Trying to light a fire under Vernon Wells, the centre fielder who is entering his 12th season with the team. The 31-year-old had his third consecutive sub-par season in 2009, both at the plate and in the field, where he appeared a step slower chasing down fly balls.
While the starting pitching is a relative unknown, the Toronto Blue Jays are hoping their offence will be a constant.
General manager Anthopoulos knows it won't be easy, given he does not expect either Aaron Hill or Adam Lind to replicate the power show they put on in 2009, when they combined for 71 home runs and 220 runs batted in.
"We're expecting them both to be good players and both to be a big part of the lineup," Anthopoulos said. "Knowing what type of players they are, the numbers will take care of themselves. But to expect them to produce at the level they did probably wouldn't be fair."
Anthopoulos said Jays manager Gaston will have the ultimate say as to who bats where, but the rookie GM added that Bautista is the odds-on favourite to replace Scutaro in the leadoff spot.
Gaston has suggested he might want to slide Hill, who hit out of the two-hole all of last season, back down to third spot to give him more opportunities to drive in runs and insert Lind as the cleanup batter. But should Lind balk at the pressure of hitting cleanup, the Jays might wind up slotting Edwin Encarnacion there instead.
Anthopoulos said Encarnacion's eight home runs in only 154 at-bats with the Blue Jays last season, and the 26 homers the year before playing with the Cincinnati Reds, is a sign he has the power to handle the job. "It wouldn't surprise me to see him hit 25 this year," the GM said.
The Blue Jays will have some 32 hurlers not named Roy Halladay fighting for 12 jobs this spring, including five in the starting rotation. Here is how things might look from a starter's perspective heading into the 2010 season:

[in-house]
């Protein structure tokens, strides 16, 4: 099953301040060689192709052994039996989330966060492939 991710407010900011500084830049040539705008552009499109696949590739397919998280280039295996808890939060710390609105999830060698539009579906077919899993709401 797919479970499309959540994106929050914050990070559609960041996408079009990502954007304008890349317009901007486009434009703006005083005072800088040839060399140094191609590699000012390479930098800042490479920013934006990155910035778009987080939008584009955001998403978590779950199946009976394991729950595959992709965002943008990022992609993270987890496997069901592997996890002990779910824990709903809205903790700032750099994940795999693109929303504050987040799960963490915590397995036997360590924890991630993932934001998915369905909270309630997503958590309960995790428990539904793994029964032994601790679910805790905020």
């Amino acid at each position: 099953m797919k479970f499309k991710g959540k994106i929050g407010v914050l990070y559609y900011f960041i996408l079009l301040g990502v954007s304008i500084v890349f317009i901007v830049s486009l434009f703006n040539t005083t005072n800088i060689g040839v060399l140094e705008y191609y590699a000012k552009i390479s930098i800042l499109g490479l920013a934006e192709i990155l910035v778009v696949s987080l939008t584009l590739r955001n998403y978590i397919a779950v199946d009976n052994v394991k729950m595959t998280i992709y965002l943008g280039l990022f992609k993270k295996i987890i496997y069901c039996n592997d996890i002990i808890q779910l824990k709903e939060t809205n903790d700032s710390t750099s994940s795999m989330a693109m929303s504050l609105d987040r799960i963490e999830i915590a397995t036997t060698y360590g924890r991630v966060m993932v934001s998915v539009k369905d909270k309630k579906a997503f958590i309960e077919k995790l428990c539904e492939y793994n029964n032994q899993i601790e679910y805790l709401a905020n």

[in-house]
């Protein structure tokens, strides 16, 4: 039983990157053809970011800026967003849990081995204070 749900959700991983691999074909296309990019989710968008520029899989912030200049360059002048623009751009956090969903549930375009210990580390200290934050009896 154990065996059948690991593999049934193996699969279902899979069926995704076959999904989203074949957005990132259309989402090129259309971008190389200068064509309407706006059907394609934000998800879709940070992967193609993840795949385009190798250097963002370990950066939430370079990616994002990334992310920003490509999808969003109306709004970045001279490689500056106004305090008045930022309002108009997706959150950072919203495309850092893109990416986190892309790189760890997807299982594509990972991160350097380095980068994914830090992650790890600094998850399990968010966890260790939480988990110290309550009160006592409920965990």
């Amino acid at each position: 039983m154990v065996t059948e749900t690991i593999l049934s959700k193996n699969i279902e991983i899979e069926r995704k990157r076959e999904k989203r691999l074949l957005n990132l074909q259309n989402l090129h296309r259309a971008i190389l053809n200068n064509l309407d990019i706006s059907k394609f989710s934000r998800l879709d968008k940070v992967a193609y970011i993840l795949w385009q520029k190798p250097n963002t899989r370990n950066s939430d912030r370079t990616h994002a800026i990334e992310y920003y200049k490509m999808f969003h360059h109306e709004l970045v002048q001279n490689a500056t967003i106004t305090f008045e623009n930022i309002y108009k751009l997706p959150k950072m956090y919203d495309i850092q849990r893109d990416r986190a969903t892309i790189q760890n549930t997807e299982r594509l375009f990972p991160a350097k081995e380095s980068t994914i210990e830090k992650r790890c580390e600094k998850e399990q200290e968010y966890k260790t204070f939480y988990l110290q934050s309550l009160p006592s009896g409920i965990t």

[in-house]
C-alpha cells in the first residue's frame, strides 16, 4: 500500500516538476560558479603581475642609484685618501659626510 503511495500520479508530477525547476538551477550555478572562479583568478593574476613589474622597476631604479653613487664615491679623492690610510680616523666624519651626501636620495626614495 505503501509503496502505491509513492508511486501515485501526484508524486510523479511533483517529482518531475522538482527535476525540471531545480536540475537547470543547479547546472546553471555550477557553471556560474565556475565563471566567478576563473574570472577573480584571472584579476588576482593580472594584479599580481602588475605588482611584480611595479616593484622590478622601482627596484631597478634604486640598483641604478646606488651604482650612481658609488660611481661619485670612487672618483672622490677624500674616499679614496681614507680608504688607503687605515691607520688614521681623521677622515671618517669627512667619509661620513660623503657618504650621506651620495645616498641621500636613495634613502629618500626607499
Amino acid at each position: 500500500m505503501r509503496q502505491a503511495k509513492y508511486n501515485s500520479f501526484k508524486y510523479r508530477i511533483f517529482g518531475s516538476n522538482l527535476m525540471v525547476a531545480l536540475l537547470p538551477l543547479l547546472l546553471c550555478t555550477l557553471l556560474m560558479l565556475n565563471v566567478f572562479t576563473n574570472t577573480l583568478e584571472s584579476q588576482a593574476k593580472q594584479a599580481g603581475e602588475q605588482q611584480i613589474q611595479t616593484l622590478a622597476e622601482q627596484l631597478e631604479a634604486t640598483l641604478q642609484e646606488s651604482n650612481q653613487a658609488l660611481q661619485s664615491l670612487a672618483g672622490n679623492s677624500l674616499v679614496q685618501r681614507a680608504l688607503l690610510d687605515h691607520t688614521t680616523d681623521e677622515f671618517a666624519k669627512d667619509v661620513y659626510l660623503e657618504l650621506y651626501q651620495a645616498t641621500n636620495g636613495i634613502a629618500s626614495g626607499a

1. Ricky Romero: The team's No. 1 draft pick in 2005, the quietly confident left-hander finally proved his worth last season, making the club out of spring training and going on to a surprising 13-9 record in his rookie campaign. Although he tired considerably as the year wore on, Romero still logged 178 innings and should be up for 200-plus this season.
2. Shaun Marcum: The wild card in the group, he's coming back after missing the entire 2009 campaign after ligament-replacement surgery. If he can return to the form he displayed in 2007, when he did not suffer a loss until his 11th start, ending with an 11-4 record and 3.91 ERA, it will make Halladay's absence that much easier to swallow.
3. Brian Tallet: The versatile lefty was invaluable last season, beginning as a solid middle-relief man before injuries required his move into the rotation, where he started 25 games. His veteran presence would be a calming influence on a young and inexperienced staff.
4. Brandon Morrow: The Blue Jays are really high on this right-hander, who was obtained in a trade with the Seattle Mariners for reliever Brandon League. A first-round pick in 2006, Brandon's fastball is consistently clocked in the high 90s, but control issues have stalled his development. "He reminds me a lot of [New York Yankees starter]A. J. Burnett in terms of the delivery and the stuff," Anthopoulos said when the team acquired Morrow.
5. Marc Rzepczynski: Known as Scrabble to some of his fans, injuries forced the fast-tracking of this lefty, who skipped all the way from Double-A into the majors last season. He more than held his own, going 2-4 in 11 starts before the Jays shut him down for the year. Along the way, Rzepczynski posted a 3.67 ERA, while striking out 60 in 611/3 innings.
Here is what the Toronto Blue Jays opening-day lineup could look like:
1. Jose Bautista, RF
2. Lyle Overbay, 1B
3. Aaron Hill, 2B
4. Adam Lind, DH
5. Vernon Wells, CF
6. Edwin Encarnacion, 3B
7. Travis Snider, LF
8. John Buck, C
9. Alex Gonzalez, SS